Even before 2030, India will become a second world country.
For 2050, pakistan will have just 1/40th of Indian economy.
If you can understand Hindi or Urdu, I have above provided pakistani panel discussion over this.
I can also provide official documents from World Bank, IMF and several to prove it.
India was projected to achieve $7 trillion in 2030 as of 2014 but was found out to reach $10.3 trillions in 2030 of 2015.
But Indian Government has a target of achieving $10 trillions in 2026, so nearly $12-15 trillions in 2030.
In terms of per capita income, India had just half of pakistani per capita income in 70s and 80s but today leads by 20% given that we have their double per capita income growth rate.
We are further projecting their triple rate (we have already achieved even higher than China). So, it's nowhere next to India.
 
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AbhinavTheBrahmin

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Your info is outdated mainly based on projections from 2010, but India has done much better than expected.
Pakistan's GDP is already 1/8 it 1/9th of India, will be 1/10th in 2020-25.
Even before 2030, India will become a second world country.
For 2050, pakistan will have just 1/40th of Indian economy.
If you can understand Hindi or Urdu, I have above provided pakistani panel discussion over this.
I can also provide official documents from World Bank, IMF and several to prove it.
India was projected to achieve $7 trillion in 2030 as of 2014 but was found out to reach $10.3 trillions in 2030 of 2015.
But Indian Government has a target of achieving $10 trillions in 2026, so nearly $12-15 trillions in 2030.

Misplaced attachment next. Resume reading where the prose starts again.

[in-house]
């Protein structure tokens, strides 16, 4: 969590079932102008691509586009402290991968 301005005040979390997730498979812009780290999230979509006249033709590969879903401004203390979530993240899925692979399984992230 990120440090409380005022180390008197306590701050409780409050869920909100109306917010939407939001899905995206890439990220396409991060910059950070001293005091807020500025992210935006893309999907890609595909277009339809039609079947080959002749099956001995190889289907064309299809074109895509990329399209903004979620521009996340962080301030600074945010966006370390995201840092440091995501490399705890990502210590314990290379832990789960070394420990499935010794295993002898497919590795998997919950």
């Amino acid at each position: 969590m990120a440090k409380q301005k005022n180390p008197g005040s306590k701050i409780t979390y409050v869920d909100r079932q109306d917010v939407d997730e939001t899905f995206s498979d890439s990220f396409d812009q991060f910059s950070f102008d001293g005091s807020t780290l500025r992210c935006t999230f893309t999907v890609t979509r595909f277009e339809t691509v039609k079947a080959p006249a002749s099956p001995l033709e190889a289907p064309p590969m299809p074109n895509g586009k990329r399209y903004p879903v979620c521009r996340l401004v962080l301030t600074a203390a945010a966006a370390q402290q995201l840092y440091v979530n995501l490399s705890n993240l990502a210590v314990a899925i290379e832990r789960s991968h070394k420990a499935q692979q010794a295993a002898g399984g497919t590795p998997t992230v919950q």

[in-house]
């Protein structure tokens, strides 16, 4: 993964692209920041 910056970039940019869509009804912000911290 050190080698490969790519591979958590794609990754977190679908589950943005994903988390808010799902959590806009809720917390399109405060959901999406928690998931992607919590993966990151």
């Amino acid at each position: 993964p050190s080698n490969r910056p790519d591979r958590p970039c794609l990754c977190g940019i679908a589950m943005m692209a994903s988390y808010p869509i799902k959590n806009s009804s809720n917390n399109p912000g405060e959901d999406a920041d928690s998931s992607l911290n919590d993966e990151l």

In terms of per capita income, India had just half of pakistani per capita income in 70s and 80s but today leads by 20% given that we have their double per capita income growth rate.
We are further projecting their triple rate (we have already achieved even higher than China). So, it's nowhere next to India.
till that time Paksitan would be a state of HINDU BHARAT
 

busesaway

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But the crux of the matter is that Pakistan will achieve lower GDP growth, but far higher population growth; in theory, the population of Pakistan will rise by 50%.

They will not be able to support a lifestyle anywhere near the lifestyle found in Sri Lanka in 2050.
 
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But the crux of the matter is that Pakistan will achieve lower GDP growth, but far higher population growth; in theory, the population of Pakistan will rise by 50%.

They will not be able to support a lifestyle anywhere near the lifestyle found in Sri Lanka in 2050.
Well, India can catch up near to Sri Lanka, not equal but India with current growth can achieve 70% GDP per capita of China (very close to Sri Lanka) and HDI in just range of 50-75 points lower.
 

busesaway